Your Excellencies President Truong Tan Sang and Madame Mai Thi Hanh; distinguished guests, ladies and gentlemen good evening.
Your Excellency: let me begin by thanking you for the warm and generous welcome to Viet Nam that you have offered to me, my wife Janine and our delegation. I also want to offer our sincere gratitude to everyone who has contributed to the arrangements for our visit.
We are very pleased to return to your beautiful country. Much has changed since we last visited in 2008. What remains unchanged is the warmth, optimism and hospitality of the Vietnamese people.
Your Excellency: when we spoke this morning, we both noted how the relationship between New Zealand and Viet Nam has developed rapidly in recent times. It has flourished because the relationship is a wide-ranging one. And it continues growing in strength because it is underpinned by long-standing people-to-people links.
People-to-people links are the most fundamental part of our relationship. It is from these links that real understanding and trust is built. It is from these links that agreements can be made and contracts entered into.
The visit of your Deputy Prime Minister Mr Nguyen Xuan Phuc in April last year, who I met at my residence, and Minister of Defence General Phung Quang Thanh this year are examples of high-level bilateral visits in both directions. I note that New Zealand’s Prime Minister, Rt Hon John Key, has visited Viet Nam twice; and Minister of Foreign Affairs, Hon Murray McCully visited Vietnam in 2012. It is our hope that you and Mdme Mai Thi Hanh will visit New Zealand so we can repay your hospitality.
Since 2009 when New Zealand and Viet Nam established our Comprehensive Partnership, trade between our two countries has increased by almost 70 percent, and we are on track to reach our US$1 billion target by 2015.
That year, 2015, will be an important year for New Zealand and Viet Nam. In 2015, Vietnam and New Zealand will mark the 40th anniversary of our diplomatic relations, on 19 June. Vietnam will also mark the 20th anniversary of its accession to ASEAN.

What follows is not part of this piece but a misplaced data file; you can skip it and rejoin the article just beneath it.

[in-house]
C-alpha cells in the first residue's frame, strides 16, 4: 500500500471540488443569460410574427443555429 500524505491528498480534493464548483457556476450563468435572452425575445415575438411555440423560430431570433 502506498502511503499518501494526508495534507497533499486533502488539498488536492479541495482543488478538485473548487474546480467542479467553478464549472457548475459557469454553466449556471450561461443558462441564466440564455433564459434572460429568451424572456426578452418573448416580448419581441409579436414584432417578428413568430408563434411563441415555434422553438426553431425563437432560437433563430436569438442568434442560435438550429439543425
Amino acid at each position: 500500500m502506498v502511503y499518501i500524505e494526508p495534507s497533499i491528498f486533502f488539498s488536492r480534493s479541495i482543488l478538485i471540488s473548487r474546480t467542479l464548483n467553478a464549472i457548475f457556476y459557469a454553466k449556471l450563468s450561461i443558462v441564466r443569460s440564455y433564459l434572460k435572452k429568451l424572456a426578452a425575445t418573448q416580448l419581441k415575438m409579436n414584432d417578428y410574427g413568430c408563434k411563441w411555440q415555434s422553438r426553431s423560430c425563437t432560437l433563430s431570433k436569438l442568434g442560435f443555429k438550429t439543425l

Part of the growth in our relationship and trade has stemmed from the ASEAN-Australia-New Zealand Free Trade Agreement that came into force on 1 January 2010. That FTA has provided fresh opportunities for bilateral trade and migration between our two countries, and a joint commitment to initiatives that foster economic integration.
Elsewhere, we are both cornerstone partners in other important regional initiatives. The Trans-Pacific Partnership and the Regional Comprehensive Economic Partnership negotiations once they are finalised have the potential to bind our respective economic futures even more closely together.
Those agreements, however, are just one part our relationship. In recent years, we have concluded bilateral arrangements in areas as diverse as a working holiday scheme, science and technology, education and training, customs co-operation and combating transnational crime. Today we have added a Double Taxation Agreement to that list, and soon we will have a revised Air Services Agreement.
There are also important links in education. The number of Vietnamese students studying in New Zealand has almost doubled since 2008. New Zealand education providers – universities and tertiary education providers - have established relationships in Viet Nam. I am looking forward to meeting some of them and some of the Vietnamese people who have studied in New Zealand at functions here in Ha Noi and in Ho Chi Minh City.
Vietnam is also becoming a popular tourist destination for New Zealanders. And along with the growth in tourism, initiatives such as the working holiday scheme are also building awareness and appreciation of the landscapes, history and culture of our two countries and our people.
Your Excellency: this is an exciting time in the Vietnam and New Zealand relationship. We have achieved much together, and have much to be proud of. Let me assure you that New Zealand is a committed partner and friend for Viet Nam. We share common goals of peace and prosperity for all in this region. We look forward to building a relationship that delivers benefits for both our countries and enables us to achieve more together than we could alone.
May I conclude in New Zealand’s first language, Māori, with the following words: “Me te mihi nui mō ō manaakitanga, tēnā koe i ō manaakitanga mai, me te aroha tino nui, kia ora tātou katoa.” I thank you for your kindness, I thank you also for your hospitality, we will have very fond memories of our visit. I wish good health to you all.
I now want to offer a toast to the good health of Your Excellencies, and to the bright future of relations between Viet Nam and New Zealand. Chuc suc khoe!